In a case that has been closely watched by conservation groups on the Vineyard, the Massachusetts Supreme Judicial Court ruled Thursday that a plot of forestland in the Berkshires cannot be taxed.

The ruling reverses a decision by the state appellate tax board which had upheld assessors in the small town of Hawley in the dispute with the New England Forestry Foundation. In 2010 assessors refused to grant the foundation a charitable tax exemption on 120 acres it owns in the town, sending the foundation a $172 tax bill. The case was ultimately appealed to the state’s highest court.

Issues in the case reached beyond whether conservation groups should be exempt from paying taxes, and included an examination of whether conservation land that is not open to the public for traditional recreational uses provides wider public benefits.

In the 13-page ruling issued Thursday, the court found that it does.

“Historically, the ‘benefit’ provided by land held as open space or in its natural state has been measured by the direct access of people to that land for such purposes as recreation, scenic views, or education” the decision said. “However, as the science of conservation has advanced, it has become more apparent that properly preserved and managed conservation land can provide tangible benefit to a community even if few people enter the land.”

The court found that the New England Forestry Foundation lessens government burdens by protecting the environment and achieving state conservation goals. And public access is not required to qualify for an exemption, it said.

“It is fair and proportional to tax privately held land but to exempt those lands that are held charitably so long as the charity in fact uses the land in a manner that contributes to the community and reduces the burdens of government,” the court wrote.

The case was argued before the court this winter, and friend of the court briefs were filed on both sides. Conservation groups, including the Trustees of Reservations, sided with the forestry foundation, while the Massachusetts Association of Assessing Officers sided with the town. The case also involved questions about the value of open space.

The decision took special note of the historic role of the Trustees as the first land conservation entity of its kind in the United States. “The [1891] statute creating the Trustees was inspired by the writings of Charles Eliot who proposed the creation of a board of trustees that would be empowered to hold important parcels of land for preservation and public enjoyment much like the Trustees of the Museum of Fine Arts had been established . . .”

And it noted public policies that favor environmental protection in other states, such as California. “We are not alone in recognizing conservation organizations as serving a traditionally charitable purpose . . .” the decision said in part.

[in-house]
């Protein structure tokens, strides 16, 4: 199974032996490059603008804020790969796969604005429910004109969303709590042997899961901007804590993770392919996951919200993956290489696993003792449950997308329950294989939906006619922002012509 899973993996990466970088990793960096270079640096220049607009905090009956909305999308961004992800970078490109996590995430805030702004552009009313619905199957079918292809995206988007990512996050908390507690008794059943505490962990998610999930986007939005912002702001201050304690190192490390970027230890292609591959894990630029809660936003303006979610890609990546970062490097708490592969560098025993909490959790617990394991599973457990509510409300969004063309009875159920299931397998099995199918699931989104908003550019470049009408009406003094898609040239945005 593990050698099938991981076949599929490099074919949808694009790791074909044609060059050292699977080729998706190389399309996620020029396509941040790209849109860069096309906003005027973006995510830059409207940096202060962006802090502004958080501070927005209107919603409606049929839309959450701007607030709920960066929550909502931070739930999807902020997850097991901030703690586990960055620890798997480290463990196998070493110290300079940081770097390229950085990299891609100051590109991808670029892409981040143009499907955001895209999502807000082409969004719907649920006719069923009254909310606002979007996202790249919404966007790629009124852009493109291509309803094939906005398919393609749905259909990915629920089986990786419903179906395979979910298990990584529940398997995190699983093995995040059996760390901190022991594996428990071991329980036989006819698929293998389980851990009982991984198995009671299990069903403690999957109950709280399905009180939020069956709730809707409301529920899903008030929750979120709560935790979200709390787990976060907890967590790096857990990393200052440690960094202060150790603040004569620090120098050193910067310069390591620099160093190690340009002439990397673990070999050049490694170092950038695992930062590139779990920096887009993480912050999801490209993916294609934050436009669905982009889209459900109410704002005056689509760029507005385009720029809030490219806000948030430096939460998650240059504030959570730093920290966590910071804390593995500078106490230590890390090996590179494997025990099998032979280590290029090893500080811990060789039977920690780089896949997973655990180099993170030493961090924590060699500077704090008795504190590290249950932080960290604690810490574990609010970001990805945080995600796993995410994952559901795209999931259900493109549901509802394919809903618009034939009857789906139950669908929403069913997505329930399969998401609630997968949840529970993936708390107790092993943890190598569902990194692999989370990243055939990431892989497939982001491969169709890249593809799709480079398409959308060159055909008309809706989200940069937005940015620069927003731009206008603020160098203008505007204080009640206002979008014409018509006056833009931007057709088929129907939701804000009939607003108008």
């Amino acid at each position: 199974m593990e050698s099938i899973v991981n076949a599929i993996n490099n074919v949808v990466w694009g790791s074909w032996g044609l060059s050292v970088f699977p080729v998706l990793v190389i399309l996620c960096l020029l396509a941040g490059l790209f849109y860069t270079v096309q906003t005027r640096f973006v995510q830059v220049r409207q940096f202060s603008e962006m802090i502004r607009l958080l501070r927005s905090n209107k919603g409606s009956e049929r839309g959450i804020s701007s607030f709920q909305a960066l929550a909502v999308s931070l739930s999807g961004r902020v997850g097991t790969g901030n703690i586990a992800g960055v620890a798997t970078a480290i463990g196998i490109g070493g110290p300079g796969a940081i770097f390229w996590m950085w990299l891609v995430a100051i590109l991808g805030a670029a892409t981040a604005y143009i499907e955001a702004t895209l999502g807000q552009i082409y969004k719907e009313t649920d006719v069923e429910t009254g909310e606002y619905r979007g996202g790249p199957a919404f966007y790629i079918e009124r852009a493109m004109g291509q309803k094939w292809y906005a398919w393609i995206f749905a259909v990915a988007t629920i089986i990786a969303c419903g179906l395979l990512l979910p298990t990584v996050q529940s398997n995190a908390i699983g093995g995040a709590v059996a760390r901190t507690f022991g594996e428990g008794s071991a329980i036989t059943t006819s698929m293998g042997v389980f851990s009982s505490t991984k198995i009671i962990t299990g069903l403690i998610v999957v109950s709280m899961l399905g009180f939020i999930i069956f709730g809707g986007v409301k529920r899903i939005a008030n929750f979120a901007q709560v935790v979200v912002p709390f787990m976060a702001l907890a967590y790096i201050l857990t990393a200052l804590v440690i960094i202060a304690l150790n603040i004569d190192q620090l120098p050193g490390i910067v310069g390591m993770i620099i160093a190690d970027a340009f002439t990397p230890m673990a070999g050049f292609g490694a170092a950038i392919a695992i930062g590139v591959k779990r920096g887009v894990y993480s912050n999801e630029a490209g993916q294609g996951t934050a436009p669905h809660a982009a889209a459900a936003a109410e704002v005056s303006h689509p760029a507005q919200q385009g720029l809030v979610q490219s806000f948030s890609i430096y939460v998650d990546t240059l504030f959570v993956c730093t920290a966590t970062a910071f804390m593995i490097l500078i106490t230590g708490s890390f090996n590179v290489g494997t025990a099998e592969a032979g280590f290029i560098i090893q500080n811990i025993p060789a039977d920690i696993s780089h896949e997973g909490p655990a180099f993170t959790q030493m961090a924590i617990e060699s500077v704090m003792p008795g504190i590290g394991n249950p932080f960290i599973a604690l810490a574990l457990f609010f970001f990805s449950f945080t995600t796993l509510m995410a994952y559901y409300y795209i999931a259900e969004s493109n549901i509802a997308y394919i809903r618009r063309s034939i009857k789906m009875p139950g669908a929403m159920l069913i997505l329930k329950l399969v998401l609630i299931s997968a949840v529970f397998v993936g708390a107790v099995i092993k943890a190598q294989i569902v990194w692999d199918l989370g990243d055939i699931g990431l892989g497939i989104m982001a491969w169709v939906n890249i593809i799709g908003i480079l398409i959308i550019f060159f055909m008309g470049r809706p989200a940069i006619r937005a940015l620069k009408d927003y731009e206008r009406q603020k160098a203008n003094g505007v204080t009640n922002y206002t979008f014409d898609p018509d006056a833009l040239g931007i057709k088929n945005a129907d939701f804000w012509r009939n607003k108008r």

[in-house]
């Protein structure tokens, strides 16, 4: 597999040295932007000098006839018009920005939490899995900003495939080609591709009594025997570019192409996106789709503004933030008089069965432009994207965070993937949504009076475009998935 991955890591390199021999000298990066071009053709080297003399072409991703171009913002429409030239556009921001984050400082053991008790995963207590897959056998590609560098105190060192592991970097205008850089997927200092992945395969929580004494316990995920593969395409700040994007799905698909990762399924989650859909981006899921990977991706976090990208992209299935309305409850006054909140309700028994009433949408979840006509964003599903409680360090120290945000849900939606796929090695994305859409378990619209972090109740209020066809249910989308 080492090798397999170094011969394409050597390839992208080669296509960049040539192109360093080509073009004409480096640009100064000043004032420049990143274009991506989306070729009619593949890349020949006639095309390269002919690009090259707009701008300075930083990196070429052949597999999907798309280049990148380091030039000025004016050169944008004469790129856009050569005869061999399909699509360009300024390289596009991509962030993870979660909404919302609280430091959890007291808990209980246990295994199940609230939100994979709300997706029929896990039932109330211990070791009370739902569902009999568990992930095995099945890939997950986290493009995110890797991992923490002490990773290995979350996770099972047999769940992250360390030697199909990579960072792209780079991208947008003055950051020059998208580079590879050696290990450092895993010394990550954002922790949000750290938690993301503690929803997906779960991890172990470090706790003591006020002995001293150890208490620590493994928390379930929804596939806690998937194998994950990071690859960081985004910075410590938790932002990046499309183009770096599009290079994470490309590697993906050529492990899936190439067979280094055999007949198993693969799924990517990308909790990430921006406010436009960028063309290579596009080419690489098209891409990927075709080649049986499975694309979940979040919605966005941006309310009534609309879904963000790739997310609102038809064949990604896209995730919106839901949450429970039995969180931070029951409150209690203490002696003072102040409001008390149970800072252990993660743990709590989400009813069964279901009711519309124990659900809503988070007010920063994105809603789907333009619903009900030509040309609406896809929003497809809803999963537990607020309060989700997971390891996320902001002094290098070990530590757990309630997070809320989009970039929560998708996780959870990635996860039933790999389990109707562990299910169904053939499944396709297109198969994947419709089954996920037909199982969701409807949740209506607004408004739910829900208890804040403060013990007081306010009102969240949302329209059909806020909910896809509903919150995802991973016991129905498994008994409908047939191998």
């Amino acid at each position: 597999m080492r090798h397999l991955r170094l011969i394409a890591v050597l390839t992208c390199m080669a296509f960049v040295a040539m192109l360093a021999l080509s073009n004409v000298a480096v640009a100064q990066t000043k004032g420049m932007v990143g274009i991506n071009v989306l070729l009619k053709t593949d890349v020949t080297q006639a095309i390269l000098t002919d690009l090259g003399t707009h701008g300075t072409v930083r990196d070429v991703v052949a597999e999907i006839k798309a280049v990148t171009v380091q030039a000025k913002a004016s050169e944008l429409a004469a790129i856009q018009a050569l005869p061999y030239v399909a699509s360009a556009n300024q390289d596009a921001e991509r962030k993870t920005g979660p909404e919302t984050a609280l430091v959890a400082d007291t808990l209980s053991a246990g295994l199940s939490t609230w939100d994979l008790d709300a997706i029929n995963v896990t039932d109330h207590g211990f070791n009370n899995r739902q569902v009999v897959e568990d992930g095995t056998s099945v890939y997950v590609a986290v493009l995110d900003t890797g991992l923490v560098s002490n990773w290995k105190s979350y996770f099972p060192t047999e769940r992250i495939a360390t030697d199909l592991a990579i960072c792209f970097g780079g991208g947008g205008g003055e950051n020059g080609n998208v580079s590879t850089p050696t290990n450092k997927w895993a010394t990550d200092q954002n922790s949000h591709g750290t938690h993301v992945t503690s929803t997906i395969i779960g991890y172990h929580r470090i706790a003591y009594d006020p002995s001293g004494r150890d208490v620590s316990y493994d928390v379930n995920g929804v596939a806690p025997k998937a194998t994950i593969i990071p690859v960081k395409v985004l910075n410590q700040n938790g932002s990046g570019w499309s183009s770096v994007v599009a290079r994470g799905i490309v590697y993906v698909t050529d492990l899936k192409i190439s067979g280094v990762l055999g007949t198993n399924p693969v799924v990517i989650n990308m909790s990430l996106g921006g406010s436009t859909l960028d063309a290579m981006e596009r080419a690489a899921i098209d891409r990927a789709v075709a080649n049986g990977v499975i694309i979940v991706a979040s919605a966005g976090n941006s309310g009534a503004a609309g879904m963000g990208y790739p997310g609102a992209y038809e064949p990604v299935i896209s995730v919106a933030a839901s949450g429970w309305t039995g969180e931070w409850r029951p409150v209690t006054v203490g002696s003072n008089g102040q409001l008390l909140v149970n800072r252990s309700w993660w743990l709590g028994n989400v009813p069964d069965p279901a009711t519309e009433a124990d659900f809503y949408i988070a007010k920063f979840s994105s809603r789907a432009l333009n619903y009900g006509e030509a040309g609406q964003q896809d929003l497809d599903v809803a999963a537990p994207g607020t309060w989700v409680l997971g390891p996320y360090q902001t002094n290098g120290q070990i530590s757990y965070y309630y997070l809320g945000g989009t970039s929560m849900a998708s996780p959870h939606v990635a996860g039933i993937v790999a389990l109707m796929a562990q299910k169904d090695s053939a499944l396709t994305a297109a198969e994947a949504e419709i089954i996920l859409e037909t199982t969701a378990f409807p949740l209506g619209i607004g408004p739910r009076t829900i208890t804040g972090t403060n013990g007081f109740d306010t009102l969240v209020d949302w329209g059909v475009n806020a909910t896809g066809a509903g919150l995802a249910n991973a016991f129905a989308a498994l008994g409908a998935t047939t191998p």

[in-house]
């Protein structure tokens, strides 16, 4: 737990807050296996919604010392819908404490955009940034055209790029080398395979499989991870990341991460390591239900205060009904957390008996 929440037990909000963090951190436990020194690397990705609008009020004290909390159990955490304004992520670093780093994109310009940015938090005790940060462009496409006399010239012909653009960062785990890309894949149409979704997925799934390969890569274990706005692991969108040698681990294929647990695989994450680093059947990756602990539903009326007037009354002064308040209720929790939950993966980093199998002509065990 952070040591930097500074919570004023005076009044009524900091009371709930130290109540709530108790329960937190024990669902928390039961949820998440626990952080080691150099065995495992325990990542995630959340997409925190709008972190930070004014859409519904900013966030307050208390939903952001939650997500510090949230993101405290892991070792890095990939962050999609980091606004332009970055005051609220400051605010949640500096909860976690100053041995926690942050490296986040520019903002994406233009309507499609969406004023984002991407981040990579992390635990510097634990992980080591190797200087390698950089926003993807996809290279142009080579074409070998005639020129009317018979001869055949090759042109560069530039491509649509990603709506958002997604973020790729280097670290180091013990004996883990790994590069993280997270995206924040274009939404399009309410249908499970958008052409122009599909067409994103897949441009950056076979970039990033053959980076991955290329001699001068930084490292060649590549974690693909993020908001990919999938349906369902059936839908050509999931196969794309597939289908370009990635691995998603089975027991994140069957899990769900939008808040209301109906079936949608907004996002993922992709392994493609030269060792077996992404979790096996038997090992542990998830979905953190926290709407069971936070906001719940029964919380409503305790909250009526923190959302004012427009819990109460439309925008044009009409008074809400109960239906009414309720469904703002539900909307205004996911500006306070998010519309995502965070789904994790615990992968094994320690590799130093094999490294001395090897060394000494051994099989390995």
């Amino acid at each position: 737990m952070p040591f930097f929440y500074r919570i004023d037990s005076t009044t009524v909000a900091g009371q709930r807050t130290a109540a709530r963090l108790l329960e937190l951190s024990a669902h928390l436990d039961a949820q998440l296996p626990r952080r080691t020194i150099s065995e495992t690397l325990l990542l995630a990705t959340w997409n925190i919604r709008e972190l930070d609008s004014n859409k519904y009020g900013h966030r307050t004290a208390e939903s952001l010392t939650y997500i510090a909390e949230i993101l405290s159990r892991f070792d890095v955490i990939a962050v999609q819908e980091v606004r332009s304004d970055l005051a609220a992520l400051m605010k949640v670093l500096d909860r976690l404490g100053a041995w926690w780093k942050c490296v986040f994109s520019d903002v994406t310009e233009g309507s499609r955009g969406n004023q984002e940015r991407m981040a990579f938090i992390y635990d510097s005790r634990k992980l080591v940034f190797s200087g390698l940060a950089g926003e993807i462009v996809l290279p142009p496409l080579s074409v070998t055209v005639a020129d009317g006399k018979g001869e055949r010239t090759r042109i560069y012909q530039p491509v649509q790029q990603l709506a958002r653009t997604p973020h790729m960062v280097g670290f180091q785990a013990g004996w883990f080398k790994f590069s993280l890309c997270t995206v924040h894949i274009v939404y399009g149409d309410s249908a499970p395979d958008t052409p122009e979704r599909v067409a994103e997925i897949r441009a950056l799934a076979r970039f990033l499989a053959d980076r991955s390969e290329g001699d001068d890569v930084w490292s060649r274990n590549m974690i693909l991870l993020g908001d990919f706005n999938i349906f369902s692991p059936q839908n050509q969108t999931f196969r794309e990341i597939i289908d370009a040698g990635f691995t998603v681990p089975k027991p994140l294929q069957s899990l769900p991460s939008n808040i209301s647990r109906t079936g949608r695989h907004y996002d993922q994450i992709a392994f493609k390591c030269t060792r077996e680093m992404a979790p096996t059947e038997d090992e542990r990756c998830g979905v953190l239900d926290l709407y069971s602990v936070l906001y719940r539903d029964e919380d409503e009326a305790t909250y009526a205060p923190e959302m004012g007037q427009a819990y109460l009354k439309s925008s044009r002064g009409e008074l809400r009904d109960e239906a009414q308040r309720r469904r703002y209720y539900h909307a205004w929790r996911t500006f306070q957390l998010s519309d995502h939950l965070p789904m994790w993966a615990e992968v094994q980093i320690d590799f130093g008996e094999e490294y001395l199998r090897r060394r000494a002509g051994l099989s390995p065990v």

Island officials who had watched the case closely called it a victory for conservation on the Vineyard.

“It’s a resounding victory for conservation,” Sheriff’s Meadow Foundation executive director Adam Moore told the Gazette Thursday. “I’m very pleased by the decision and I look forward to reading it in detail and understanding everything that the Supreme Judicial Court decided on the matter. I know it to be a victory for conservation and we’re very pleased by that.

“In what I’ve read so far, the court’s decision speaks in several respects to the many values of conservation land,” he added.

According to the Martha’s Vineyard Commission 2009 Island Plan, 36 per cent of land on the Island, or 20,720 acres, is protected open space.

Vineyard Conservation Society executive director Brendan O’Neill said he had yet to read the complete decision but was printing it out and planned to study it. “All I can say is what you might expect, which is from a land conservation perspective, we’re incredibly pleased with the Supreme Judicial Court’s decision in Hawley,” he said, adding: “Just from scanning it, they were quite supportive of the position that conserving land serves a wide range of public benefits. We’re thrilled.”

Ronald H. Rappport, longtime town counsel for five of the six Vineyard towns, concurred. “I think it’s a terrific decision for the Vineyard,” Mr. Rappaport said. “A lot of people have given thousands and thousands of acres of land to preserve the Vineyard, and if this case had gone the other way it would make it very difficult for the conservation groups to accept gifts and maintain the properties. And so for the Vineyard and the rest of the state, it’s a tremendous victory for conservation.”